The biggest news in genealogy this week was the release of the 1940 Federal Census on Monday, April 2nd. The week started off with a few bumps but has largely been a success for me. One of the positives about living on the west coast is that when I woke up on Monday, news was already spreading about the insane number of people trying to access archives.org. I decided to wait until Tuesday to take a peek at my ancestors. This plan was somehow communicated to ancestry.com and they loaded the states I needed first (Haha – they did a great job getting all 3.8 million images loaded). I am extremely happy to say that I have found 7 out of 8 grandparents (I was looking for my husband’s grandparents too.) The only one missing is a grandparent that lived in Chicago at the time. I do not have an address for her and Chicago is way to large to just scroll through the images.
I plan on using the Census Sunday theme to share my finds in the 1940 Federal Census. I will start this week with the Ida Austin household in San Francisco, California.
Ida Austin is my husband’s great-great-grandmother. She lived at 25 Fair Oaks Street, San Francisco, California. Also listed in the household (in order) is Alfred Pope, Althea Pope, Joyce Pope, John Pope, Louis Richards, and Sophia Richards.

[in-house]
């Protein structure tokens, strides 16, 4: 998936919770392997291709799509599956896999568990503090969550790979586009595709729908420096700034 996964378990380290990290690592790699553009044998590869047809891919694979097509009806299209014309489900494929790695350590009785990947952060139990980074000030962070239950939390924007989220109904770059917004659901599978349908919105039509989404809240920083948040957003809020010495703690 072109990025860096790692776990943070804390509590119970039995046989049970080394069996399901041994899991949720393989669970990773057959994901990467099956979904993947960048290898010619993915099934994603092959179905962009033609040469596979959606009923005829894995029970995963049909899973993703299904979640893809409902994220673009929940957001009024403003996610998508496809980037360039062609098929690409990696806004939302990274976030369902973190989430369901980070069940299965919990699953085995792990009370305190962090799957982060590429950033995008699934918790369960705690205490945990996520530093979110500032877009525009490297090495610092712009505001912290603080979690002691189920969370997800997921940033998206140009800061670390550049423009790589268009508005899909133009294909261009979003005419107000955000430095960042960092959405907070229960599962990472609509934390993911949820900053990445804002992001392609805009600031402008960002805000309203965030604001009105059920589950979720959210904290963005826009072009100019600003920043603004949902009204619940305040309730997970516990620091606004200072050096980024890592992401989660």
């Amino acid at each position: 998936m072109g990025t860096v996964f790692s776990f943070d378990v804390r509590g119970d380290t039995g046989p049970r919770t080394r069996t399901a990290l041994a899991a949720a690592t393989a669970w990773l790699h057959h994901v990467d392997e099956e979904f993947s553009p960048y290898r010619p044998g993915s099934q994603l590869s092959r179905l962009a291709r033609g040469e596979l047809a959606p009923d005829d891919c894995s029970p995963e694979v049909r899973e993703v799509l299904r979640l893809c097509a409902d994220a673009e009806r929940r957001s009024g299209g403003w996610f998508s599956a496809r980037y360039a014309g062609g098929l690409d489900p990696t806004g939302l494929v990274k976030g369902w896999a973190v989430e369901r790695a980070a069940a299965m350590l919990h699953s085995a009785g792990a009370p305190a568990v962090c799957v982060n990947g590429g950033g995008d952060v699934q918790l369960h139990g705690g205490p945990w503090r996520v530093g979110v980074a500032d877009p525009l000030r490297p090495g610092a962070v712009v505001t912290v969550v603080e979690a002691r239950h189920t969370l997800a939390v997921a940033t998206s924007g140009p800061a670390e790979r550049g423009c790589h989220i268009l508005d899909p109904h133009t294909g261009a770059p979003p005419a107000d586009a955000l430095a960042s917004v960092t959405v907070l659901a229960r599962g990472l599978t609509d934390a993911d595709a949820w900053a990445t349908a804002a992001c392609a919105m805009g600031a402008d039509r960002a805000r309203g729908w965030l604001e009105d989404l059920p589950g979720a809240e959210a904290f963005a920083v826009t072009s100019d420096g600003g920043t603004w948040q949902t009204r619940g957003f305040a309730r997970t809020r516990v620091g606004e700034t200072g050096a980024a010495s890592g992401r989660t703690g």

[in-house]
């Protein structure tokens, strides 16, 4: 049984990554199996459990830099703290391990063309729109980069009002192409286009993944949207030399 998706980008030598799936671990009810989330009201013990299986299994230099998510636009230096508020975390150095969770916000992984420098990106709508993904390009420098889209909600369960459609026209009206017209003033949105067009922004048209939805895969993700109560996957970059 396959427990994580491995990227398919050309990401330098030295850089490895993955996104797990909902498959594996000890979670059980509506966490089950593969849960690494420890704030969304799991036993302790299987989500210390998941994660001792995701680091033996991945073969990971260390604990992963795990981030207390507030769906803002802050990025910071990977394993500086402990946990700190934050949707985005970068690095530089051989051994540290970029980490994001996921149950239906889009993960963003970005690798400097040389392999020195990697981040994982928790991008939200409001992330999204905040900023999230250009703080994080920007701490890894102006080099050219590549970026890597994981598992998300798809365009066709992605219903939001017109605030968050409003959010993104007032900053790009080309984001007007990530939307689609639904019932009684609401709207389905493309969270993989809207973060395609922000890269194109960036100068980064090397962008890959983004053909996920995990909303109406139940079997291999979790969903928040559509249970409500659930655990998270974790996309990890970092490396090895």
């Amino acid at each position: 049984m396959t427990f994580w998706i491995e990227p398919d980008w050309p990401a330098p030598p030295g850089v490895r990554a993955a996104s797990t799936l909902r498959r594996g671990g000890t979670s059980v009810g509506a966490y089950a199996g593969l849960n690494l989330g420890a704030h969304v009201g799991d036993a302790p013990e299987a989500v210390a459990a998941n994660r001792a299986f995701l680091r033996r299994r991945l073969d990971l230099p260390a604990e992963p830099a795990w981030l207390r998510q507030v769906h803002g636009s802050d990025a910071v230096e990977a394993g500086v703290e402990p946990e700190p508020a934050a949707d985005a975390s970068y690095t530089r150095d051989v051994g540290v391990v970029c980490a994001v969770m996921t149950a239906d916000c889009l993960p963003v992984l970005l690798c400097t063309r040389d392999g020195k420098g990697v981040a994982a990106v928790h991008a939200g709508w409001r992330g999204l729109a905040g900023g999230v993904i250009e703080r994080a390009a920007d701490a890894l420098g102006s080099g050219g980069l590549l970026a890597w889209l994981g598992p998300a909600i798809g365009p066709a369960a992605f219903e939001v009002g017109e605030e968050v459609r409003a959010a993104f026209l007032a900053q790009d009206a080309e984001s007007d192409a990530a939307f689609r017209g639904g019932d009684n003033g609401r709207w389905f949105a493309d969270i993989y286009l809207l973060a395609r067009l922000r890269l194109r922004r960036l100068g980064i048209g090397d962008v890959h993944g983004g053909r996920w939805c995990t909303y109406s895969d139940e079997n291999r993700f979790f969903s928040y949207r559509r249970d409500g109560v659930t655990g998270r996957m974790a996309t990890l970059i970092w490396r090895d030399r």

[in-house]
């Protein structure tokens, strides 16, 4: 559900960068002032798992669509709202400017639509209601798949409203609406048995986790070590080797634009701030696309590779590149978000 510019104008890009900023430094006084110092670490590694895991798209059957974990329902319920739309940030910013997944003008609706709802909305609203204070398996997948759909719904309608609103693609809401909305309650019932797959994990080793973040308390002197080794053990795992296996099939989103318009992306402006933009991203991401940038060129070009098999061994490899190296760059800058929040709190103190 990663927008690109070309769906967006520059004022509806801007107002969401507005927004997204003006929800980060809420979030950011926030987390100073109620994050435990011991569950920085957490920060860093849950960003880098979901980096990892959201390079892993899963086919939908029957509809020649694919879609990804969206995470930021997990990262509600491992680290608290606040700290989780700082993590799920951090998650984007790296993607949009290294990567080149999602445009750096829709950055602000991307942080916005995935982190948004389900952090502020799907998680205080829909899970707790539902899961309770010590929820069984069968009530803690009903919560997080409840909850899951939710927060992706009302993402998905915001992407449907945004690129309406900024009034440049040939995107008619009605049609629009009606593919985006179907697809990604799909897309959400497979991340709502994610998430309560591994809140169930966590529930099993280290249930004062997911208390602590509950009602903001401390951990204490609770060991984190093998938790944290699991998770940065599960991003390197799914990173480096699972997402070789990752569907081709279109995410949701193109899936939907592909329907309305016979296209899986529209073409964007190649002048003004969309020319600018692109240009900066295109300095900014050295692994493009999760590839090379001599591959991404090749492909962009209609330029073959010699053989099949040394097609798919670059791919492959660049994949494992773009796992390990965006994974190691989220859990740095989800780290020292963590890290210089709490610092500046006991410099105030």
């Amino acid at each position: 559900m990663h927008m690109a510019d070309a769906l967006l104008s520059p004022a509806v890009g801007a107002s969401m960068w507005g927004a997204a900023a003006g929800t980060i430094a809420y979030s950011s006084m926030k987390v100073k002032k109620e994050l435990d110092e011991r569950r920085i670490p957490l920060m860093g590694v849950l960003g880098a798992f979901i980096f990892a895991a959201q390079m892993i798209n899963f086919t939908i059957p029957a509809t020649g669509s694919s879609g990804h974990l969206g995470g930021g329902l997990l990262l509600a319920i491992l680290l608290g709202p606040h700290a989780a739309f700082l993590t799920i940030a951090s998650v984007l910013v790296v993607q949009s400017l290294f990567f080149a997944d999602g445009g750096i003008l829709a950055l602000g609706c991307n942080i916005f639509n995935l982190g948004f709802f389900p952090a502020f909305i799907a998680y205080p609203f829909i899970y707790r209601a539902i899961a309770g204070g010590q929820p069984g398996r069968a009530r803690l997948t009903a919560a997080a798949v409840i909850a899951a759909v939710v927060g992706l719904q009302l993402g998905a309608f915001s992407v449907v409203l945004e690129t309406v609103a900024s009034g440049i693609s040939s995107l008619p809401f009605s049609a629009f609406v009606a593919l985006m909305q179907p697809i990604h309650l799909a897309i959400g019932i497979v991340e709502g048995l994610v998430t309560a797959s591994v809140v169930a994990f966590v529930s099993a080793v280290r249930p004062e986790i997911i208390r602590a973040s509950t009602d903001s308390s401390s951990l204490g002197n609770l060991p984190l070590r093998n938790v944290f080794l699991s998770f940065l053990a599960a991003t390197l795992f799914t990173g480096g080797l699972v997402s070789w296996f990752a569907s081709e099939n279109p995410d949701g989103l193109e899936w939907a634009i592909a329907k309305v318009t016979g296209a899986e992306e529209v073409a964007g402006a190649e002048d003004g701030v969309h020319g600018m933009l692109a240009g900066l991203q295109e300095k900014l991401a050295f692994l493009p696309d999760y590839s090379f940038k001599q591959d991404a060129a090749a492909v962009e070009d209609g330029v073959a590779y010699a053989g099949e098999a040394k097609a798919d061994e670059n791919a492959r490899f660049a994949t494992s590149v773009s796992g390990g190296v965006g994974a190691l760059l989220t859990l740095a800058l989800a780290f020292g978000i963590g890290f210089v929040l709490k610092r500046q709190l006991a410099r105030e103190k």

I laughed out loud when I read that all of the people listed had a relationship as lodger. All of the other families on the sheet have more conventional relationships listed such as wife, daughter, step-son. Althea is Ida’s daughter. She is living with her husband and two children in her mother’s home. Sophia is Ida’s sister and Louis is Sophia’s husband.
I would love to peek into the past to see who answered the questions of the enumerator. No one in the household is marked with the X in a circle. It is possible that one of the neighbors answered the questions for this family. Since everyone in the household is listed as living in the same house in 1935, they obviously have been living as an extended family for some time.
Ida Austin owned her home and it was valued at $8000. She made $1470 the previous year and appears to be the only person in the household working. This is pretty amazing since her age is listed as 65 in 1940. Grandpa John tells me that his grandmother worked at Columbia Outfitting Company. Alfred is listed as a laborer but he did not have any income.
The education column is also interesting to me. Alfred Pope is listed as having only 4 years of education. When I asked Grandpa John about that, he told me that his father took classes at UC Berkeley. This might be another indication that a neighbor answered the questions about the family.